I know plenty of economists who are fond of Guinness, but not many who realise just how important the beer has been to the profession. The man who laid the foundations for the global success of Guinness also produced one of the most important tools in economics – and a tool that is widely mishandled today.
Faced with an apparent pattern in any data, a key question is always: “Does this pattern represent something real, or is it just chance?” The simplest example: if I measure the heights of five men and five women and discover that the men tend to be taller than the women, I might be on to something, or I might just have some tall men and some short women in my sample. Based on this small sample, how confident should I be that men are in general taller than women?
The statistical apparatus to check this is a test called Student’s t-test. Student was the pseudonym of William Sealy Gosset, an amiable, rucksack-wearing chemist who – beginning in 1899 – worked all his adult life for Guinness and eventually rose to the rank of head brewer. So nervous was the company about commercial confidentiality that Gosset published surreptitiously under his pseudonym.
From the outset, Gosset’s focus was practical – as the economist and historian Steve Ziliak has discovered through his work in the Guinness archives. To produce beer to a high standard on an industrial scale, Gosset needed to sample and experiment with hops, malt and barley. But experiments are expensive and Gosset developed his small-sample methods because he wanted to understand how many experiments were necessary to be confident of his results. That was a clear trade-off: how much confidence is “enough” depends on the costs of further research and the benefits of extra precision.
Ziliak and his co-author Deirdre McCloskey argue in a recent book, The Cult of Statistical Significance, that most academic disciplines have forgotten this trade-off. Instead, they use an artificial standard propagated not by Gosset but by the famous statistician and mathematical geneticist Ronald Fisher, who took Gosset’s calculations and turned them to his own devices. Fisher proposed ignoring any finding that failed to reach the 95 per cent confidence level. In other words, until the odds against a pattern having emerged by chance are 19 to 1 against, disregard the pattern completely.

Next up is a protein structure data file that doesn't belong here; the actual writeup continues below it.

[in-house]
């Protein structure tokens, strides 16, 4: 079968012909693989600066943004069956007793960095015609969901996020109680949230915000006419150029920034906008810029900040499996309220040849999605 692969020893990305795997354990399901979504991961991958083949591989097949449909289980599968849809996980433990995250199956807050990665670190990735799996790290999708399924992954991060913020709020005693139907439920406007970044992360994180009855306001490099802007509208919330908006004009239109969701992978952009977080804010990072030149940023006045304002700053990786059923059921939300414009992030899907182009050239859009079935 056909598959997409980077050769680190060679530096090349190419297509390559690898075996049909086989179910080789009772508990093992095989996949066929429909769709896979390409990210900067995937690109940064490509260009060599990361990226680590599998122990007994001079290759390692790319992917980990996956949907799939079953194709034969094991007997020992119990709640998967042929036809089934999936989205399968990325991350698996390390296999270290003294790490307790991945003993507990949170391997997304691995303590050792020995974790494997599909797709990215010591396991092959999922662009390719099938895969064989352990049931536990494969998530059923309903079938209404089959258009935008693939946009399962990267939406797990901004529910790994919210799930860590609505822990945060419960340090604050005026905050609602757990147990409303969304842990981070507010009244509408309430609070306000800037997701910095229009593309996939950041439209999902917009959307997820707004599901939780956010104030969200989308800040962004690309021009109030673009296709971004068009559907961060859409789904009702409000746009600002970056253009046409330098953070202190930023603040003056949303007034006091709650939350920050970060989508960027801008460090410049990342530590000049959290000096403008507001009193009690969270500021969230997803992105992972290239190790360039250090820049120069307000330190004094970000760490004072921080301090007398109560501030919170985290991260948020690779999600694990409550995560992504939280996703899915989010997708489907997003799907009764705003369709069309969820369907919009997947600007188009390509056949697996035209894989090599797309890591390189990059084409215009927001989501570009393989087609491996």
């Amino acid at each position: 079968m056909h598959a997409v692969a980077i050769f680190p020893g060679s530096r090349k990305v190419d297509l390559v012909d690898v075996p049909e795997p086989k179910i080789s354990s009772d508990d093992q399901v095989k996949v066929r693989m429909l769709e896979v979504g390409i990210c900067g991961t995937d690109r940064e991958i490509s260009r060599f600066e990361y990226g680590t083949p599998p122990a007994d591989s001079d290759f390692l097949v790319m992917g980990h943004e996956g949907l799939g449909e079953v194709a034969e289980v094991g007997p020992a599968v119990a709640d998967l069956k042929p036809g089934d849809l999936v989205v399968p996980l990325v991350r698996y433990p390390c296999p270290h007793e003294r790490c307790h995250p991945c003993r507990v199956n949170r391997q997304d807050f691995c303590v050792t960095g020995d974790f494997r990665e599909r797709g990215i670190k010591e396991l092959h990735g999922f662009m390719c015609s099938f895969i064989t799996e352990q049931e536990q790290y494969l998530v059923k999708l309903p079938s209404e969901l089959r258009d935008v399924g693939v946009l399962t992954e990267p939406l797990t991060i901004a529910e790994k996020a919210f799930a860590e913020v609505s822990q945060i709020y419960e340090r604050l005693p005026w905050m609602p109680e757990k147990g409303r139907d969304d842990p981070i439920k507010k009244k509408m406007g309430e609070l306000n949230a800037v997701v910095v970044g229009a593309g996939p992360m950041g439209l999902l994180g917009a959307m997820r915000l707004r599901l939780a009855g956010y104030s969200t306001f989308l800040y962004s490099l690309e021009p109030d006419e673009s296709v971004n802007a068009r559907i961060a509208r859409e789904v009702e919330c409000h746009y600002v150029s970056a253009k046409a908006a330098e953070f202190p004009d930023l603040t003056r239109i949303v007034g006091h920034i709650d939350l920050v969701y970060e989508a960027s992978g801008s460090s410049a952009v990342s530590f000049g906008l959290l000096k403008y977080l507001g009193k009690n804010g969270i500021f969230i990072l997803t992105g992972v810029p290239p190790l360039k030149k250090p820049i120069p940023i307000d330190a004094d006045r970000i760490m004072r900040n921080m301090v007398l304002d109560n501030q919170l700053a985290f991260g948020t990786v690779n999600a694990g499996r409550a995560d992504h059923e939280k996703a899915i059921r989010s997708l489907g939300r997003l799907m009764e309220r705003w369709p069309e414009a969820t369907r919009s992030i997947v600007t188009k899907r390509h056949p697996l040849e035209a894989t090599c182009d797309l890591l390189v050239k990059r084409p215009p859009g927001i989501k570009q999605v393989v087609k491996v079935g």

That might seem a reasonable precaution – and it is certainly standard practice today – but a sharp line for statistical significance makes no sense, and it has a cost. In a recent interview, Ziliak told me about an employment promotion programme in Illinois in the recession of the early 1980s. Researchers estimated that every dollar spent on the programme saved $4.30 and were 87 per cent confident that the result was real. But that was below Fisher’s 95 per cent standard, so the programme was seen as having done nothing. Fisher would have approved.
This is strange: if I offered you the chance to spend a dollar and get back $4.30 87 per cent of the time, you would be right to see this as a good bet. Gosset would have agreed with you.
In any case, what seems like a precaution can be reckless. If a painkiller seems to cause heart attacks, Fisher’s standard says this risk can be ignored unless the statisticians are 95 per cent sure. A more reasonable standard is not to ask, “Are we certain there is an effect?”, but to consider not only the precision of our estimates, but the importance of the pattern that may be emerging. That is what Gosset did: none of his experiments for Guinness was statistically significant at the 95 per cent level. But economically significant? We can say that they were – with confidence.
Tim Harford’s ‘The Logic of Life’ is published in paperback on March 5.